The journey of history begins with hunger
and the reach for its end. The orchard’s
in vertigo. Leaves gather in halos
about their mothers. And when every apple,
every dappled blood-red orb, offers
a little world, a lysis, you take it.
Thoreau once said, the gun gives
you the body, not the bird.
And so this orchard gives you winter,
not the apple. The molded, hewed world
of bodies in parallel formation, reaching out
to be reached for. Don’t we just want the body?
Just yesterday another boy took a girl
behind a dumpster and used her body
to reach his own end. This is not healing.
Her body reaching for flight, for day
to be greater than night. For the rot
to rot faster as the boy mauls her
like carrion. Thoreau was wrong.
There’s no body without the bird.
Can we handle this bird, this possibility
of flight? When we pull the trigger
and snap the ripest apple from branch,
come at it with teeth, are we not asking
for punishment? Not for the taunting
fowl of hunger but for ourselves—
something greater than or equal to
the darkest unforgiving appetite.
After Ada Limón
Tell the hunter and all his hounds,
the rabbits they chase down the hill,
the blacksmith’s sooty iron hammer,
the sparkles that fly from his strike;
tell them all the myths are true.
I am rabbit. I am those tracks
they follow further into the wood
under growl and starlight and branch.
Tell my mother I’m bound in iron,
that I’m chained to stake and set
to burn. Tell all the women they can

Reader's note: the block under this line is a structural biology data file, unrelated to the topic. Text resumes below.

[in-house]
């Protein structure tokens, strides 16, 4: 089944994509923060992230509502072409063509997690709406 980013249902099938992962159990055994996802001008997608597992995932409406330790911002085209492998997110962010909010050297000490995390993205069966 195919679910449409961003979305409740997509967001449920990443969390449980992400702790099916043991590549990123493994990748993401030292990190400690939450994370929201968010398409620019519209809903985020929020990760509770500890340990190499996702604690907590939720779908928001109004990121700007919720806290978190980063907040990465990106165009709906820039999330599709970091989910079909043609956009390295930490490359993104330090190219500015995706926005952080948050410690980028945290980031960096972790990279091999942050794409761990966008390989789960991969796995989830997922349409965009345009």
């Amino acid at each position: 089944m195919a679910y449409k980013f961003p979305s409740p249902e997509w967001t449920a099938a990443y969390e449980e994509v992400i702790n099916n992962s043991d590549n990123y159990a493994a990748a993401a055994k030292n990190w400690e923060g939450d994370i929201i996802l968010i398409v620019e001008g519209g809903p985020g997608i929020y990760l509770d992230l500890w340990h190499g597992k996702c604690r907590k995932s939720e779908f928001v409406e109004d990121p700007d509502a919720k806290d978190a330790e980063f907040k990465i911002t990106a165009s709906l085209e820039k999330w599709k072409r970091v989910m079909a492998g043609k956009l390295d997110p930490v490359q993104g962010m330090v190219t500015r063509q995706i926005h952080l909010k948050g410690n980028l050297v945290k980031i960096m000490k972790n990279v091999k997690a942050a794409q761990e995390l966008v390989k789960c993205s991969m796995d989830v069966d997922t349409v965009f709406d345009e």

inhale the smoke of my skin, hair,
heart—that it will root inside, deep
in the belly like a heavy daughter.
Tell them, I will squeal under the heat,
that the scorch won’t be silent, that Satan
didn’t blackened my soul so there would be
no blister. And they will tell their children
and their children’s children and books
to come, they never heard a scream
so devout it made them believe
they were the wicked ones. Tell them all
I was but a name. Scapegoat. A girl.
And for this I burn, for this I bellow.
Trista Edwards is a Doctoral Fellow in English at the University of North Texas. Her poems and reviews are published or forthcoming in The Journal, Mid-American Review, 32 Poems, American Literary Review, Birmingham Poetry Review, The Rumpus, Sou’wester, Moon City Review, and more. She also edited the anthology, Till The Tide: An Anthology of Mermaid Poetry (Sundress Publications, 2015). You can find more of Trista’s writing at Luna Luna Magazine and at her blog, Marvel + Moon.